Gallup and Pew found that compared to Muslims in Islamic countries, U.S. Muslims are the least likely to say religion is important to them.  Gallup found that Muslim weekly attendance at religious services in the United States is only just above that of the general population, 41 percent to 34 percent, and is 22 percentage points below Mormon attendance.  Among Muslims who said that “religion is important,” only 49 percent attend religious services once a week – lower than the U.S. general population and all other religious groups except Judaism.  For respondents aged 18 to 29, 41 percent of Muslims attend mosque at least once a week, the same percentage as Protestants, 27 points behind Mormons, and 14 points ahead of the general population.  Pew found that weekly attendance for Muslims and Christians was about the same and both were higher than the general population. 

According to Doug Massey and Monic Higgins, 68 percent of Muslim immigrants never attend religious services compared to 62 percent of all American Christians who say they attend religious services once or twice a month.  Chapter 7 of a National Academy of Science report on immigration assimilation analyzed New Immigrant Survey data and found a significant drop off in new immigrant Mosque attendance that likely rebounds over time.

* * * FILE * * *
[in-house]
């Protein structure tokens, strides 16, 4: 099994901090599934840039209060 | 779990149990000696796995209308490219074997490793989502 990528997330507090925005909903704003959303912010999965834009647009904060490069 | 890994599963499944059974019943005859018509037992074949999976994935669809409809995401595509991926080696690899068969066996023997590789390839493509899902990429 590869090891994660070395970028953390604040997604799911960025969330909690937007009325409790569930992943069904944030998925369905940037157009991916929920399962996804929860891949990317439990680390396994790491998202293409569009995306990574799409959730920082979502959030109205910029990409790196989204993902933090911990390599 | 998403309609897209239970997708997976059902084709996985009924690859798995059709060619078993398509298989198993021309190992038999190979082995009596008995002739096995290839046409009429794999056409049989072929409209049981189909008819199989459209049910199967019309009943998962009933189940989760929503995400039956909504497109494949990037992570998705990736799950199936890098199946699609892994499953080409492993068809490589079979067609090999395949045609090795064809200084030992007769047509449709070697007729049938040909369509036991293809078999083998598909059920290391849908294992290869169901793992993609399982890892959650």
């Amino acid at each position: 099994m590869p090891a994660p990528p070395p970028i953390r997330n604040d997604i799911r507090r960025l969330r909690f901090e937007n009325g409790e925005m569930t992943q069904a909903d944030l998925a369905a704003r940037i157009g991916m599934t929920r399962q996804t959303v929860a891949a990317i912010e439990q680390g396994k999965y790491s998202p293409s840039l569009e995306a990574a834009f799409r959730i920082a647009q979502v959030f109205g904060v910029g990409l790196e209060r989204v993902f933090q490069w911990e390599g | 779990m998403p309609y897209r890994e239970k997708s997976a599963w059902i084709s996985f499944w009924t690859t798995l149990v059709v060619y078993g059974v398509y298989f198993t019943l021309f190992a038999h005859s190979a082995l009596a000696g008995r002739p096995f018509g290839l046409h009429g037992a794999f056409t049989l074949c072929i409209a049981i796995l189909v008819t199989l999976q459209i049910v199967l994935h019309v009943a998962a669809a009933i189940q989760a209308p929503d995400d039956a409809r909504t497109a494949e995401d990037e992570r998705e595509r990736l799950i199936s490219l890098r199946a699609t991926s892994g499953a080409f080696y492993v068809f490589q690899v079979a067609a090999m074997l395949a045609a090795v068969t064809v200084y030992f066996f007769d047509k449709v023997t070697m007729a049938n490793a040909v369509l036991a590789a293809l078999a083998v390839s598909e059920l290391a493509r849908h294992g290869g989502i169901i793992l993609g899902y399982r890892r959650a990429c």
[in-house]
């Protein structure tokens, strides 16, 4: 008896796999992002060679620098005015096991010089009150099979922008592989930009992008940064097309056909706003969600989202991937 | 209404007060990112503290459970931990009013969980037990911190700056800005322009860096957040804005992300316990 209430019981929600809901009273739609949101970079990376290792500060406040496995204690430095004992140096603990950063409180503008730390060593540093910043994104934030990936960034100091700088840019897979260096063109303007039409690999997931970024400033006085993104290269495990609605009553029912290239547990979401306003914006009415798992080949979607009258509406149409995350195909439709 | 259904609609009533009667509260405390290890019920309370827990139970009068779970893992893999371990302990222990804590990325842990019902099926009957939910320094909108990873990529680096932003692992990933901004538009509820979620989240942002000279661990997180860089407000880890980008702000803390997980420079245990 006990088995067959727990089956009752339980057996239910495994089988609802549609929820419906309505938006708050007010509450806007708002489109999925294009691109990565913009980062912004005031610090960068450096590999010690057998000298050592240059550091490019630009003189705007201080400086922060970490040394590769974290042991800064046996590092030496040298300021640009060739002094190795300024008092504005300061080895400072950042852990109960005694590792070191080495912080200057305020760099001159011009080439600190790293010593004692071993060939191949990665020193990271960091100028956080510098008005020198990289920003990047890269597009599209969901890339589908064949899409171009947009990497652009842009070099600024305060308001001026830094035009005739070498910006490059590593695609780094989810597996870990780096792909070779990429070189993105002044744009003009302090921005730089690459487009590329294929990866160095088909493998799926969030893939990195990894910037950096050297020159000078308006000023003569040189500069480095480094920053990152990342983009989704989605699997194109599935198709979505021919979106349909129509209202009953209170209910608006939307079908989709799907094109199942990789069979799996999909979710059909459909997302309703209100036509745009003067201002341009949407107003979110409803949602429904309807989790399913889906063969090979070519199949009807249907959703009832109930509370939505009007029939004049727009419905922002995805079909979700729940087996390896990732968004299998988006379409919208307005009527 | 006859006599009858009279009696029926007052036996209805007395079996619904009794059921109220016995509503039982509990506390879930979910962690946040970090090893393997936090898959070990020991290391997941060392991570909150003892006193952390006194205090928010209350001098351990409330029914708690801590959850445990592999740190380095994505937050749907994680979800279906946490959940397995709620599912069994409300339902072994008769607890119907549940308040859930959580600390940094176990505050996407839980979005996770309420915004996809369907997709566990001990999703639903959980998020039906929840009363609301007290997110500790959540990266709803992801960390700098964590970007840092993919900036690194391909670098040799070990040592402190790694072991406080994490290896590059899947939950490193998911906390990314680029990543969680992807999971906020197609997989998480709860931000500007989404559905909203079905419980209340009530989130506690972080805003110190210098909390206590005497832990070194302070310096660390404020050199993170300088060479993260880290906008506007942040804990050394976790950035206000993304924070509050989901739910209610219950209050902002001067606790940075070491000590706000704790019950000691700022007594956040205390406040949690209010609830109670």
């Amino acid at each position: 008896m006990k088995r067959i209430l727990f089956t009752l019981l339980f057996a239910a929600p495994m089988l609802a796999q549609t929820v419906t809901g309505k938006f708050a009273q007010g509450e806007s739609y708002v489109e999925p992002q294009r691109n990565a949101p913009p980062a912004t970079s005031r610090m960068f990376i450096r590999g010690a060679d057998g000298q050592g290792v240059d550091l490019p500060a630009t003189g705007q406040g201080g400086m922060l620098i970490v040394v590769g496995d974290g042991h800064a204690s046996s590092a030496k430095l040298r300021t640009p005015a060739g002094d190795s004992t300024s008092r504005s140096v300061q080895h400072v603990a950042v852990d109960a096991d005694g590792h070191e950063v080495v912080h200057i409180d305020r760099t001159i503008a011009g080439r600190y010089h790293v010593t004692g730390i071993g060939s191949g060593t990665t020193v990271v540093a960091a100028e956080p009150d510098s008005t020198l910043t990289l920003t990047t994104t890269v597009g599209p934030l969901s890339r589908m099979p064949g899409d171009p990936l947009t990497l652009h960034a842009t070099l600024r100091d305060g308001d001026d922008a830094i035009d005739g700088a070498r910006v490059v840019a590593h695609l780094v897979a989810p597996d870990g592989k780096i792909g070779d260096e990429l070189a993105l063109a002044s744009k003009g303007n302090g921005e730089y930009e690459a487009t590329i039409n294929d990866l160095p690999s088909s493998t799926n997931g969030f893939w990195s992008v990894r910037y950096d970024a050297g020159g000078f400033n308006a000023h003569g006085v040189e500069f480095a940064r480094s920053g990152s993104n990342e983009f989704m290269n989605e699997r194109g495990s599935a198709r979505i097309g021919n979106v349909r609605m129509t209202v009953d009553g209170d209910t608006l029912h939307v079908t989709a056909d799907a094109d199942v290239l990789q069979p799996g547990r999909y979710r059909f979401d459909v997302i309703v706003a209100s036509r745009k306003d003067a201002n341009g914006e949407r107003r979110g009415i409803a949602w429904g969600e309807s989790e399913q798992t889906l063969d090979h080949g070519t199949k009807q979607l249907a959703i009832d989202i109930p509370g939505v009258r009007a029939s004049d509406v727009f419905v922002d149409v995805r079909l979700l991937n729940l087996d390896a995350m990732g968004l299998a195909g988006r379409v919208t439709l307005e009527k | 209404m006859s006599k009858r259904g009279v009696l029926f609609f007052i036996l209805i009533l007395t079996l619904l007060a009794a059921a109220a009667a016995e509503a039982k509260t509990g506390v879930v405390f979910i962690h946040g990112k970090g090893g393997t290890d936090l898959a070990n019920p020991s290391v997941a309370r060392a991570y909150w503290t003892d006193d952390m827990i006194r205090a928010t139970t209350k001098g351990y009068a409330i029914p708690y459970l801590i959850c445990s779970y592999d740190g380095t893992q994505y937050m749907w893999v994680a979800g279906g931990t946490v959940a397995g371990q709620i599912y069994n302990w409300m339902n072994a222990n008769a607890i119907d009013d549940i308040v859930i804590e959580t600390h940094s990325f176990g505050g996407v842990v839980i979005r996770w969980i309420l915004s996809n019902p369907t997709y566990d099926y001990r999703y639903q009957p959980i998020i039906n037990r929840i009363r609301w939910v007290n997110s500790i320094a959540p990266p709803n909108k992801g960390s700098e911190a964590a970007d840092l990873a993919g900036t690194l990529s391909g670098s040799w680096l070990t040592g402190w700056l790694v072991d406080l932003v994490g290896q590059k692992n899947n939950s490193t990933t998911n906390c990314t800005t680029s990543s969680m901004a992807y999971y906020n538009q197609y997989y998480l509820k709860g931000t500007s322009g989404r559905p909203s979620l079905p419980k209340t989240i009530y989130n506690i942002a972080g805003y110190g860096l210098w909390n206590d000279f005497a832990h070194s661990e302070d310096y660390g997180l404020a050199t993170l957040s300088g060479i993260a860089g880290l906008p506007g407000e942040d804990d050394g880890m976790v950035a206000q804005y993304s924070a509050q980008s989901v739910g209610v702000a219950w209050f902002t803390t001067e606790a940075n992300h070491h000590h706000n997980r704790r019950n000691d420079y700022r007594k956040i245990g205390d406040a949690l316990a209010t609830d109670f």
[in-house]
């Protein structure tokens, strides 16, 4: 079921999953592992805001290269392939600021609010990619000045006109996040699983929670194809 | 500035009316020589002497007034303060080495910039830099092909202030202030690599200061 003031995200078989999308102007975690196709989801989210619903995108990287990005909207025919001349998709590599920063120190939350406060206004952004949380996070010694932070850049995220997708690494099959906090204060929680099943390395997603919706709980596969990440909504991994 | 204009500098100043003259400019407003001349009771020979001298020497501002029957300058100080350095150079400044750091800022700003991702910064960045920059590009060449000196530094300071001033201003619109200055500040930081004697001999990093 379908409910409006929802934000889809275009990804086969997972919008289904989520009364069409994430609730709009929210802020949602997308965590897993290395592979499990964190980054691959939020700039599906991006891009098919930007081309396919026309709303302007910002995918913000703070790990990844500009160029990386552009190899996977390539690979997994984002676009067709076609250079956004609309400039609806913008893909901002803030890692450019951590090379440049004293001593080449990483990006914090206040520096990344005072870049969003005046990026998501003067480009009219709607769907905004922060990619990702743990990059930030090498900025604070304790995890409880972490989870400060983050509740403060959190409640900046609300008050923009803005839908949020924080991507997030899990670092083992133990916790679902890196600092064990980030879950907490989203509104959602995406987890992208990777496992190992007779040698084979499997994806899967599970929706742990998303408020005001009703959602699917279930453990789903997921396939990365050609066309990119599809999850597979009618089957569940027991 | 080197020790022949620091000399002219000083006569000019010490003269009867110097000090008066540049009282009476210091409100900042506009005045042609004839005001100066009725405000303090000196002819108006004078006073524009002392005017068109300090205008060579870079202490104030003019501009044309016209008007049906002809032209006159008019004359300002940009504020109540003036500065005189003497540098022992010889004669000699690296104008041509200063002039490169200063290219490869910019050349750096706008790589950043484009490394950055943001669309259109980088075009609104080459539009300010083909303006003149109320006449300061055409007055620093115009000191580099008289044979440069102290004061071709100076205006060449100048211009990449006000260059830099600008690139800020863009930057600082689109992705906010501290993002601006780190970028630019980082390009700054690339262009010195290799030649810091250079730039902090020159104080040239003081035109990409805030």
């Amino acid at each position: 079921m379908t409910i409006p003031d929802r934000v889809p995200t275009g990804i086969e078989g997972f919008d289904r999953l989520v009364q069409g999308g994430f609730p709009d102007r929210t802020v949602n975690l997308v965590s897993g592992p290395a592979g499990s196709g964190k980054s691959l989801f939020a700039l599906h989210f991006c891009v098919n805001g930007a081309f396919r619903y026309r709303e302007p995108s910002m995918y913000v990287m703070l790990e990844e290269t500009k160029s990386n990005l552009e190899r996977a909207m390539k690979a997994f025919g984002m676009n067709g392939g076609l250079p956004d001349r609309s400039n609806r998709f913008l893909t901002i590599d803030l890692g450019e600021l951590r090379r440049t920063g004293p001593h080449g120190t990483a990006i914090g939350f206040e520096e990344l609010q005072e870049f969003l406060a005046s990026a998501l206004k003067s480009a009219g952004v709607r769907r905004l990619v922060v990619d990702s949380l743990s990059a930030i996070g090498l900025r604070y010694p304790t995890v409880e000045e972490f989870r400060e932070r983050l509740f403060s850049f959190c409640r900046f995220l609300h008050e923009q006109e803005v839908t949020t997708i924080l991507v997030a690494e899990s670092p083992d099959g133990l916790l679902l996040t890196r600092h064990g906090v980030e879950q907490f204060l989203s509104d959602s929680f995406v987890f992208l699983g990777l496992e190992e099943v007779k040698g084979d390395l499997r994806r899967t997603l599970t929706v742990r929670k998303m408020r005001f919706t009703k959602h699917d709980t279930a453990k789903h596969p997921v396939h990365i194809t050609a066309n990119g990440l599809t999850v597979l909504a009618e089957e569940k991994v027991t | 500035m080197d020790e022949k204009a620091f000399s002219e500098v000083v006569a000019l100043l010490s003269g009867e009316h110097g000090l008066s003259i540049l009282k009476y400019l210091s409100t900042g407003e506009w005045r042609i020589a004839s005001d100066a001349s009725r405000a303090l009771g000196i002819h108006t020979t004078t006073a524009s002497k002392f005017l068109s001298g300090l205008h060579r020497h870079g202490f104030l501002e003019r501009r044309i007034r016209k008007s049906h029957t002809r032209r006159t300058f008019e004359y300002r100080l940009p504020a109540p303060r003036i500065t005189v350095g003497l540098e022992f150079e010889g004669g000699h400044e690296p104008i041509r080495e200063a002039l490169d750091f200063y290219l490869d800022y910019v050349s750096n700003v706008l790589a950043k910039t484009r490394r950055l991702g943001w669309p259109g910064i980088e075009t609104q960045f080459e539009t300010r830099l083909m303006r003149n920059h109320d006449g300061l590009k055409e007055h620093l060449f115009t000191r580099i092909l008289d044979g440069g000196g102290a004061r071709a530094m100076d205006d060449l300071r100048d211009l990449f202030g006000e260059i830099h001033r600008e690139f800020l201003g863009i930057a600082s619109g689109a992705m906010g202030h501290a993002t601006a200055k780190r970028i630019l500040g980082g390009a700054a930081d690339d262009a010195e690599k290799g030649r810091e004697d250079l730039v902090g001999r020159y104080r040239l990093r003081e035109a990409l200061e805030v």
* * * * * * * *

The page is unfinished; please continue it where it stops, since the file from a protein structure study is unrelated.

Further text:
A 2011 poll by Pew found that 35 percent of Americans Muslims think their religion is the only true faith while 37 percent think there is only one true way to practice it.  For American Christians, the percentages are 30 and 28, respectively.  Pew also found that 56 percent of U.S. Muslims believe that many religions can lead to eternal life compared to 65 percent of all Americans and 64 percent of Christians.  Only 47 percent of African American Muslims said that many religions could lead to eternal life, a percentage lower than in any other demographic group.  The median finding in other countries is that only 18 percent of Muslims believe that many religions can lead to heaven.  The same poll found that 63 percent of U.S. Muslims and 64 percent of U.S. Christians do not say there is any tension in being devout and living in a modern society.  The global median for Muslims on this question was 54 percent.